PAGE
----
|My friend Michael Marx, a long-time polymer clay artist and the
person who introduced me to the medium, showed me how to make
"swirled balls" and cut them in half to reveal interesting
patterns. Quite the opposite of millefiore canes, this technique
produces unique, unpredictable patterns.
I'm also a woodworker and one the goals I
cherish most is to bring out the beauty of the wood simply
by cutting and treating it well. There is perhaps some
ethic or belief that says that the wood speaks best for itself.
One excellent technique for exposing that beauty is the
bookmatch. The same technique works in clay and is often
used to create symmetrical canes, etc.
A bookmatch happens when you cut off a piece of material and lay it
next to the piece from which it was cut so that a symmetrical figure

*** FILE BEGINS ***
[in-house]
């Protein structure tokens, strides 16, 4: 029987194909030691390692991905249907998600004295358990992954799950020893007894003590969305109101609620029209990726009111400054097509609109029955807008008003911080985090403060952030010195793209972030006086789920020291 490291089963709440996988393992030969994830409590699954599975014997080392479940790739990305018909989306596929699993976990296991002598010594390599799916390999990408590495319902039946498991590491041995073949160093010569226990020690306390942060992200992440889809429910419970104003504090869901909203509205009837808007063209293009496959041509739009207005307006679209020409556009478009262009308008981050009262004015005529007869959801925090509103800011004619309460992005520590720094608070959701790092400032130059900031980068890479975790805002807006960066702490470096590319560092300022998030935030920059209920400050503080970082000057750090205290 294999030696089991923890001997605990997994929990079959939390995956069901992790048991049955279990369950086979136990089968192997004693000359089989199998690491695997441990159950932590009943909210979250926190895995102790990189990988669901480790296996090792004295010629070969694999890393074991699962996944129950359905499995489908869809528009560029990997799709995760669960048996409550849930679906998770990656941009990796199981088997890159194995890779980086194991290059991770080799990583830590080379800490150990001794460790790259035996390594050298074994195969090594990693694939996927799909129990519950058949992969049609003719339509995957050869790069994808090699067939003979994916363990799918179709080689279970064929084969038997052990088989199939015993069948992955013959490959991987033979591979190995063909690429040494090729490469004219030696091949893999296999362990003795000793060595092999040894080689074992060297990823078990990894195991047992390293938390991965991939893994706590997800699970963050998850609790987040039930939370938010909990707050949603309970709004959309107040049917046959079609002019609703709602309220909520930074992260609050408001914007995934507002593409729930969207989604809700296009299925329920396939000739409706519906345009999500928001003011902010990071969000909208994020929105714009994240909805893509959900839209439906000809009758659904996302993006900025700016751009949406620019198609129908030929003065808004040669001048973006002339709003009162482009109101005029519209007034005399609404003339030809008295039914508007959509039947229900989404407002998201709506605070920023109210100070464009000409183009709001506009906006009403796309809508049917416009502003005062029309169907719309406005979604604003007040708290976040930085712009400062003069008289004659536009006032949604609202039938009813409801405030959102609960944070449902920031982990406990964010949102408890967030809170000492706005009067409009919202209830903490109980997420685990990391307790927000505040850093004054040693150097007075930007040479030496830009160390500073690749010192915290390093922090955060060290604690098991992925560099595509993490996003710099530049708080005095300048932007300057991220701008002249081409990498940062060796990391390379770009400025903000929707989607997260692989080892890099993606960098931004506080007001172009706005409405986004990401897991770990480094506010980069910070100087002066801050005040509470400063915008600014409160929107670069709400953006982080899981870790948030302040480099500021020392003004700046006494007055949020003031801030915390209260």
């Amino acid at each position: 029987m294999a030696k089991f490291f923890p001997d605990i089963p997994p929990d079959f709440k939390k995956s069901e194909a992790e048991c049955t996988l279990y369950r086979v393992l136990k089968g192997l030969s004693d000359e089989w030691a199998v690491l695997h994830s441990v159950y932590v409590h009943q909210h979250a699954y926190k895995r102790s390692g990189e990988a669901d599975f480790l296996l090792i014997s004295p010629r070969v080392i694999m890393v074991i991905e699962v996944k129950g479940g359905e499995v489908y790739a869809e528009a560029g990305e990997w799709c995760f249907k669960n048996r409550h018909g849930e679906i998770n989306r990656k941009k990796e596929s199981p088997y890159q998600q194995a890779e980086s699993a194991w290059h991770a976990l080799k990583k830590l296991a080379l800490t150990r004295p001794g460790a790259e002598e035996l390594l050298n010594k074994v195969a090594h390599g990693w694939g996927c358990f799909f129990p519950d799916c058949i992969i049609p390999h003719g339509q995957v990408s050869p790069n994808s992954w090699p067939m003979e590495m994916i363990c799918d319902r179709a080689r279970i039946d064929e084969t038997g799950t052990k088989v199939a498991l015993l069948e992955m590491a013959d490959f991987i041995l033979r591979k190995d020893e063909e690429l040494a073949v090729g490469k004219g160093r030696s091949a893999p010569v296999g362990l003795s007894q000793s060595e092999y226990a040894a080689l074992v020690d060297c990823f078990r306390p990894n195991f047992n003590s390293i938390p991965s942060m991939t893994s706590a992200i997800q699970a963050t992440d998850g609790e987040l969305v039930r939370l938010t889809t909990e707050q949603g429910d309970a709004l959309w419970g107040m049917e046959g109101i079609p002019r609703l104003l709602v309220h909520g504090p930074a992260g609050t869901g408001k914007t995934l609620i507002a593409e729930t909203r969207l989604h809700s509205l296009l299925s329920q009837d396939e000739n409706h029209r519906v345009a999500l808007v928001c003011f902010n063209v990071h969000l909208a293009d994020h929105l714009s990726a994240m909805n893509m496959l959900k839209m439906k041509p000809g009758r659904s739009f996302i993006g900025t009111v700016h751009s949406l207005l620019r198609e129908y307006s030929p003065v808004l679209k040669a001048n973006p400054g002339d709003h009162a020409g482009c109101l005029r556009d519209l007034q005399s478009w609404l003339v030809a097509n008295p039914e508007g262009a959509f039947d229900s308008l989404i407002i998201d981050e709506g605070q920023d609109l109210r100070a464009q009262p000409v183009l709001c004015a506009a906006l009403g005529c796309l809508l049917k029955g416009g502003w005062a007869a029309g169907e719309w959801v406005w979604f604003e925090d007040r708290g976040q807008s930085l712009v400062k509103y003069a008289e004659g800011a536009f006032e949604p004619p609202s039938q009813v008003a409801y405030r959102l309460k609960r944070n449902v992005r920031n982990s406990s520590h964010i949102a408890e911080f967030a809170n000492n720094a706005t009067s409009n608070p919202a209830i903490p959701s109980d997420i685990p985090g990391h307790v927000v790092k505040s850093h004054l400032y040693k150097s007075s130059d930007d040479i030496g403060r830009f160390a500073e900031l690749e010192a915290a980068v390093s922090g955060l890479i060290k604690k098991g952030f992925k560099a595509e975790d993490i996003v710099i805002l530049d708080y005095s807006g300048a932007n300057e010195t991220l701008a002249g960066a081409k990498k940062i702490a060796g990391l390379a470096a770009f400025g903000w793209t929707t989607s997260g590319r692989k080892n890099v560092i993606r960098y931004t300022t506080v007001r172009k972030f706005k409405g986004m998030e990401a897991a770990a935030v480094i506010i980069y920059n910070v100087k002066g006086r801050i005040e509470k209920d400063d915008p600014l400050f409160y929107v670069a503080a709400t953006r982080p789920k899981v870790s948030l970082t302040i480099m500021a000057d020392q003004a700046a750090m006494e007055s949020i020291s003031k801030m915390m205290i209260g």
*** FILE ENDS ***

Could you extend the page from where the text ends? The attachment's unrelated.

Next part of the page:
is formed. This is conceptually similar to the technique that Hermann
Rorschach used to produce his famous ink-blot test. See
It is very easy to produce bookmatch patterns. Swirl up some
polymer clay into a ball or cube or other shape, cut it in half
and see what you get. Some of them are strikingly beautiful!
I have sat for hours many times creating bookmatches and thinking
about how the folds and other techniques I use for combining
polymer clay might result in the patterns I see.
What follows is my attempt to formalize and abstract some of
my thoughts and observations about folding fimo for my own
reasons. I want to do this as a way of keeping my art fresh.
One way for me to do that is to have some ideas about where
in my own experiences there might be lesser explored techniques
for folding the clay.
This is not the only technique I use nor the only source I have
for inspiration of new work. It is merely one of the tools I
use as I explore the amazing medium of polymer clay.